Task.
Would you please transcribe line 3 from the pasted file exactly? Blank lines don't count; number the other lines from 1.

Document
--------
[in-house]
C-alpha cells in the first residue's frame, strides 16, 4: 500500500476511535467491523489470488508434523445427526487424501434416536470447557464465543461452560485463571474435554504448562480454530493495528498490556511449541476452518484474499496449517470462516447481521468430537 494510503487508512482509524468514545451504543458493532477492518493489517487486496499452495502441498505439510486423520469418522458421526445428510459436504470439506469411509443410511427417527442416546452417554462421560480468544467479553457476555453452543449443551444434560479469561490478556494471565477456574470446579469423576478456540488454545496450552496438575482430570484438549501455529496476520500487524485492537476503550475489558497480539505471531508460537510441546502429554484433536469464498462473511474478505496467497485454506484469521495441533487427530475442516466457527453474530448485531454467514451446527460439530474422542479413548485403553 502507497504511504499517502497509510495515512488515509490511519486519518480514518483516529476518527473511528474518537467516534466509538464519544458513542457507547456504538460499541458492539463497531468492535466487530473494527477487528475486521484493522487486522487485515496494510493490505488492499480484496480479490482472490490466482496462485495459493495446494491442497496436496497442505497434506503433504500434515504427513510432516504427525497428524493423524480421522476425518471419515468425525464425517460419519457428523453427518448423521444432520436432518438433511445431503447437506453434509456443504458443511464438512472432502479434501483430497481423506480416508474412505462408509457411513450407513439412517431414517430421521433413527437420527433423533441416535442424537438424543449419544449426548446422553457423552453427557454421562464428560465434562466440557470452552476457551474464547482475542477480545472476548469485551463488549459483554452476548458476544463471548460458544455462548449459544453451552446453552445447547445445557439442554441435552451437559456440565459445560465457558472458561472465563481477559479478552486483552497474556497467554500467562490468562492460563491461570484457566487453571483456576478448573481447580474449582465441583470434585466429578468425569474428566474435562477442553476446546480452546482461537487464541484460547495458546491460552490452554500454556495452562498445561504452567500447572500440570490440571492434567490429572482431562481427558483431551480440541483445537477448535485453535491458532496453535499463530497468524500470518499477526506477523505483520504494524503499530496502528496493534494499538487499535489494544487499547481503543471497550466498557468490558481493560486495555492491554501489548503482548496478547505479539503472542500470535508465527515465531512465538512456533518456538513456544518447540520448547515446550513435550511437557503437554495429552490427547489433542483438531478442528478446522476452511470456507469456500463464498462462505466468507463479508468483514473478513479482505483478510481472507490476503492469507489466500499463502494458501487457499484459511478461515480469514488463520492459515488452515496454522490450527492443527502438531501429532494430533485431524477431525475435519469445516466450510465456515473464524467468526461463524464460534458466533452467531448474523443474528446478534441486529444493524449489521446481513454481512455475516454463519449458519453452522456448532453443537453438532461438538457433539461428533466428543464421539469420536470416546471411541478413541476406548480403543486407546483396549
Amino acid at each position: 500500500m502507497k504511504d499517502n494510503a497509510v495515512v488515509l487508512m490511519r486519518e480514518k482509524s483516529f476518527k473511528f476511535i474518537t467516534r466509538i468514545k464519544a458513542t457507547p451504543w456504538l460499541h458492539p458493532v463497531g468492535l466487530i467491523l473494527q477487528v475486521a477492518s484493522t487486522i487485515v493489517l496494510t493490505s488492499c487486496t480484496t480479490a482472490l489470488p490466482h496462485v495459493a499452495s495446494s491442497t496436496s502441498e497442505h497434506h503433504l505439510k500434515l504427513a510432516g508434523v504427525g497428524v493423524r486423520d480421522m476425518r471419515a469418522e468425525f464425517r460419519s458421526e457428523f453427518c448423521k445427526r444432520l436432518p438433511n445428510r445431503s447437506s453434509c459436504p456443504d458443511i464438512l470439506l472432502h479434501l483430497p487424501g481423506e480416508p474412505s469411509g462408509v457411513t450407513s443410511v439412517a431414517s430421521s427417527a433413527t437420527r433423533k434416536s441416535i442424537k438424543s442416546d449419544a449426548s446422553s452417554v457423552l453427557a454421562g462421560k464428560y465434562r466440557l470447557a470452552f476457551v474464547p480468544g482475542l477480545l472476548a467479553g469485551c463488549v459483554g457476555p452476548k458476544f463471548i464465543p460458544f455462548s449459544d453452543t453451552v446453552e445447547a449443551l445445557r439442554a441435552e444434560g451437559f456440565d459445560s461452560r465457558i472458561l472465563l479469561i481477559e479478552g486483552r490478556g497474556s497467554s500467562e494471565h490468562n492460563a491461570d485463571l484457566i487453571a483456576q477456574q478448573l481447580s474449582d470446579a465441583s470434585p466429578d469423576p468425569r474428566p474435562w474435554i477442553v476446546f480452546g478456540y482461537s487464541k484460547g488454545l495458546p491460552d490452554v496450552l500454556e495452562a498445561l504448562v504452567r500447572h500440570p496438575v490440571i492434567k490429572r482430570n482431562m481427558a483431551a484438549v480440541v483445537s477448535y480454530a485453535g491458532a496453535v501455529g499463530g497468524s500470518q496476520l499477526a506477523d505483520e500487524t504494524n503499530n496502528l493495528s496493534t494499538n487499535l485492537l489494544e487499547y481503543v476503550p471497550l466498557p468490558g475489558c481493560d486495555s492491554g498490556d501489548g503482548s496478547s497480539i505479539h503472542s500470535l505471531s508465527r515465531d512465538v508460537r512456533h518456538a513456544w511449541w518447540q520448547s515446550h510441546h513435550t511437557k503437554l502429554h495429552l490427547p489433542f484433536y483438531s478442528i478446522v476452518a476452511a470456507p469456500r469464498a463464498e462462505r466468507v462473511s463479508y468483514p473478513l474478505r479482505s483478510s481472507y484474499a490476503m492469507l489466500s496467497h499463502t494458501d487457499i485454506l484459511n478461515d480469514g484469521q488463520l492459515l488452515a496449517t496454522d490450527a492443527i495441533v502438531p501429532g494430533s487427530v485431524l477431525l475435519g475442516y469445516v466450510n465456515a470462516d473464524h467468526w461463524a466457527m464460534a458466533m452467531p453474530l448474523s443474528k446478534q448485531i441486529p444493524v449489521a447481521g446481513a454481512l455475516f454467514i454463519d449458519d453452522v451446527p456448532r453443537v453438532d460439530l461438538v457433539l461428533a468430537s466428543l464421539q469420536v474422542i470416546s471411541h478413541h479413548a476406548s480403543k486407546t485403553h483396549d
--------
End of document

Amino acid at each position: 500500500m502507497k504511504d499517502n494510503a497509510v495515512v488515509l487508512m490511519r486519518e480514518k482509524s483516529f476518527k473511528f476511535i474518537t467516534r466509538i468514545k464519544a458513542t457507547p451504543w456504538l460499541h458492539p458493532v463497531g468492535l466487530i467491523l473494527q477487528v475486521a477492518s484493522t487486522i487485515v493489517l496494510t493490505s488492499c487486496t480484496t480479490a482472490l489470488p490466482h496462485v495459493a499452495s495446494s491442497t496436496s502441498e497442505h497434506h503433504l505439510k500434515l504427513a510432516g508434523v504427525g497428524v493423524r486423520d480421522m476425518r471419515a469418522e468425525f464425517r460419519s458421526e457428523f453427518c448423521k445427526r444432520l436432518p438433511n445428510r445431503s447437506s453434509c459436504p456443504d458443511i464438512l470439506l472432502h479434501l483430497p487424501g481423506e480416508p474412505s469411509g462408509v457411513t450407513s443410511v439412517a431414517s430421521s427417527a433413527t437420527r433423533k434416536s441416535i442424537k438424543s442416546d449419544a449426548s446422553s452417554v457423552l453427557a454421562g462421560k464428560y465434562r466440557l470447557a470452552f476457551v474464547p480468544g482475542l477480545l472476548a467479553g469485551c463488549v459483554g457476555p452476548k458476544f463471548i464465543p460458544f455462548s449459544d453452543t453451552v446453552e445447547a449443551l445445557r439442554a441435552e444434560g451437559f456440565d459445560s461452560r465457558i472458561l472465563l479469561i481477559e479478552g486483552r490478556g497474556s497467554s500467562e494471565h490468562n492460563a491461570d485463571l484457566i487453571a483456576q477456574q478448573l481447580s474449582d470446579a465441583s470434585p466429578d469423576p468425569r474428566p474435562w474435554i477442553v476446546f480452546g478456540y482461537s487464541k484460547g488454545l495458546p491460552d490452554v496450552l500454556e495452562a498445561l504448562v504452567r500447572h500440570p496438575v490440571i492434567k490429572r482430570n482431562m481427558a483431551a484438549v480440541v483445537s477448535y480454530a485453535g491458532a496453535v501455529g499463530g497468524s500470518q496476520l499477526a506477523d505483520e500487524t504494524n503499530n496502528l493495528s496493534t494499538n487499535l485492537l489494544e487499547y481503543v476503550p471497550l466498557p468490558g475489558c481493560d486495555s492491554g498490556d501489548g503482548s496478547s497480539i505479539h503472542s500470535l505471531s508465527r515465531d512465538v508460537r512456533h518456538a513456544w511449541w518447540q520448547s515446550h510441546h513435550t511437557k503437554l502429554h495429552l490427547p489433542f484433536y483438531s478442528i478446522v476452518a476452511a470456507p469456500r469464498a463464498e462462505r466468507v462473511s463479508y468483514p473478513l474478505r479482505s483478510s481472507y484474499a490476503m492469507l489466500s496467497h499463502t494458501d487457499i485454506l484459511n478461515d480469514g484469521q488463520l492459515l488452515a496449517t496454522d490450527a492443527i495441533v502438531p501429532g494430533s487427530v485431524l477431525l475435519g475442516y469445516v466450510n465456515a470462516d473464524h467468526w461463524a466457527m464460534a458466533m452467531p453474530l448474523s443474528k446478534q448485531i441486529p444493524v449489521a447481521g446481513a454481512l455475516f454467514i454463519d449458519d453452522v451446527p456448532r453443537v453438532d460439530l461438538v457433539l461428533a468430537s466428543l464421539q469420536v474422542i470416546s471411541h478413541h479413548a476406548s480403543k486407546t485403553h483396549d